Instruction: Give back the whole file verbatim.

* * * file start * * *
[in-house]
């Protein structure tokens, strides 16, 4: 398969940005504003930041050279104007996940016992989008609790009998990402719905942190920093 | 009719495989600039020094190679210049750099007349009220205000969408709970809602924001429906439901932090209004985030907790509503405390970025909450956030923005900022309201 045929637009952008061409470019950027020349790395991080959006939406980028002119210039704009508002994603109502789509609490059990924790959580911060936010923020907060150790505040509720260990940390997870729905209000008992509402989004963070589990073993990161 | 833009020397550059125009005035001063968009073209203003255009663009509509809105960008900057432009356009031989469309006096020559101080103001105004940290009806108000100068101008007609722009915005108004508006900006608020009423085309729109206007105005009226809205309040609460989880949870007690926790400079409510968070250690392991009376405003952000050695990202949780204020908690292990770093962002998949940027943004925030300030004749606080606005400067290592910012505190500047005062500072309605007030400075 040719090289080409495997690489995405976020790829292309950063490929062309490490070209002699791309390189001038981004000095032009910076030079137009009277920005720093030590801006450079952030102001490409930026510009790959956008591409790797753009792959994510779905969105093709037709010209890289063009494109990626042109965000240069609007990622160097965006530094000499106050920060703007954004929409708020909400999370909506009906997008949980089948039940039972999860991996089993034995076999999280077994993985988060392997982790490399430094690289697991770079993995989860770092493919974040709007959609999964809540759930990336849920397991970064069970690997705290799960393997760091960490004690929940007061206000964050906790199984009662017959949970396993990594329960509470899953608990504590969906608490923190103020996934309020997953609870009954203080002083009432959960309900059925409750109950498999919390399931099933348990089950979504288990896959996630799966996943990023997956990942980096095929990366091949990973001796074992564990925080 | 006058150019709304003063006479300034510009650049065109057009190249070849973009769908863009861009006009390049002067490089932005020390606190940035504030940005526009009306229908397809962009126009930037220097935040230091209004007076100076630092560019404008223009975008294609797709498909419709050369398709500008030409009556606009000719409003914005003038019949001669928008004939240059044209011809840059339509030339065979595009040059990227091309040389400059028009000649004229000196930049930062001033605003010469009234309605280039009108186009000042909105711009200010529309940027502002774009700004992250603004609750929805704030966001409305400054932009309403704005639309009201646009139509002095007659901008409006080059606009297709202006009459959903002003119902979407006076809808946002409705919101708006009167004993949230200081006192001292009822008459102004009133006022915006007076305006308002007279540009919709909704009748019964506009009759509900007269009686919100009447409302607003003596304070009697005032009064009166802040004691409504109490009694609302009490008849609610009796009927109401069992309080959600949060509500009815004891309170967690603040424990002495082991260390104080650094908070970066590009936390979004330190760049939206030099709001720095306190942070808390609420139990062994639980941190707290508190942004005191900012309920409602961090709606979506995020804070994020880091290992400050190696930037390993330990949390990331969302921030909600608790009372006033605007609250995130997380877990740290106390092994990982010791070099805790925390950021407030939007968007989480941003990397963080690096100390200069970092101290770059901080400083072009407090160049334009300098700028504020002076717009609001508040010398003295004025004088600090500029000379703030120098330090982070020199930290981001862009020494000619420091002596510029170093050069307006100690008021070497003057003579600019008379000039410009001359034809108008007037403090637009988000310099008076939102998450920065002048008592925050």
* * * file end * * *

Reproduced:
[in-house]
């Protein structure tokens, strides 16, 4: 398969940005504003930041050279104007996940016992989008609790009998990402719905942190920093 | 009719495989600039020094190679210049750099007349009220205000969408709970809602924001429906439901932090209004985030907790509503405390970025909450956030923005900022309201 045929637009952008061409470019950027020349790395991080959006939406980028002119210039704009508002994603109502789509609490059990924790959580911060936010923020907060150790505040509720260990940390997870729905209000008992509402989004963070589990073993990161 | 833009020397550059125009005035001063968009073209203003255009663009509509809105960008900057432009356009031989469309006096020559101080103001105004940290009806108000100068101008007609722009915005108004508006900006608020009423085309729109206007105005009226809205309040609460989880949870007690926790400079409510968070250690392991009376405003952000050695990202949780204020908690292990770093962002998949940027943004925030300030004749606080606005400067290592910012505190500047005062500072309605007030400075 040719090289080409495997690489995405976020790829292309950063490929062309490490070209002699791309390189001038981004000095032009910076030079137009009277920005720093030590801006450079952030102001490409930026510009790959956008591409790797753009792959994510779905969105093709037709010209890289063009494109990626042109965000240069609007990622160097965006530094000499106050920060703007954004929409708020909400999370909506009906997008949980089948039940039972999860991996089993034995076999999280077994993985988060392997982790490399430094690289697991770079993995989860770092493919974040709007959609999964809540759930990336849920397991970064069970690997705290799960393997760091960490004690929940007061206000964050906790199984009662017959949970396993990594329960509470899953608990504590969906608490923190103020996934309020997953609870009954203080002083009432959960309900059925409750109950498999919390399931099933348990089950979504288990896959996630799966996943990023997956990942980096095929990366091949990973001796074992564990925080 | 006058150019709304003063006479300034510009650049065109057009190249070849973009769908863009861009006009390049002067490089932005020390606190940035504030940005526009009306229908397809962009126009930037220097935040230091209004007076100076630092560019404008223009975008294609797709498909419709050369398709500008030409009556606009000719409003914005003038019949001669928008004939240059044209011809840059339509030339065979595009040059990227091309040389400059028009000649004229000196930049930062001033605003010469009234309605280039009108186009000042909105711009200010529309940027502002774009700004992250603004609750929805704030966001409305400054932009309403704005639309009201646009139509002095007659901008409006080059606009297709202006009459959903002003119902979407006076809808946002409705919101708006009167004993949230200081006192001292009822008459102004009133006022915006007076305006308002007279540009919709909704009748019964506009009759509900007269009686919100009447409302607003003596304070009697005032009064009166802040004691409504109490009694609302009490008849609610009796009927109401069992309080959600949060509500009815004891309170967690603040424990002495082991260390104080650094908070970066590009936390979004330190760049939206030099709001720095306190942070808390609420139990062994639980941190707290508190942004005191900012309920409602961090709606979506995020804070994020880091290992400050190696930037390993330990949390990331969302921030909600608790009372006033605007609250995130997380877990740290106390092994990982010791070099805790925390950021407030939007968007989480941003990397963080690096100390200069970092101290770059901080400083072009407090160049334009300098700028504020002076717009609001508040010398003295004025004088600090500029000379703030120098330090982070020199930290981001862009020494000619420091002596510029170093050069307006100690008021070497003057003579600019008379000039410009001359034809108008007037403090637009988000310099008076939102998450920065002048008592925050």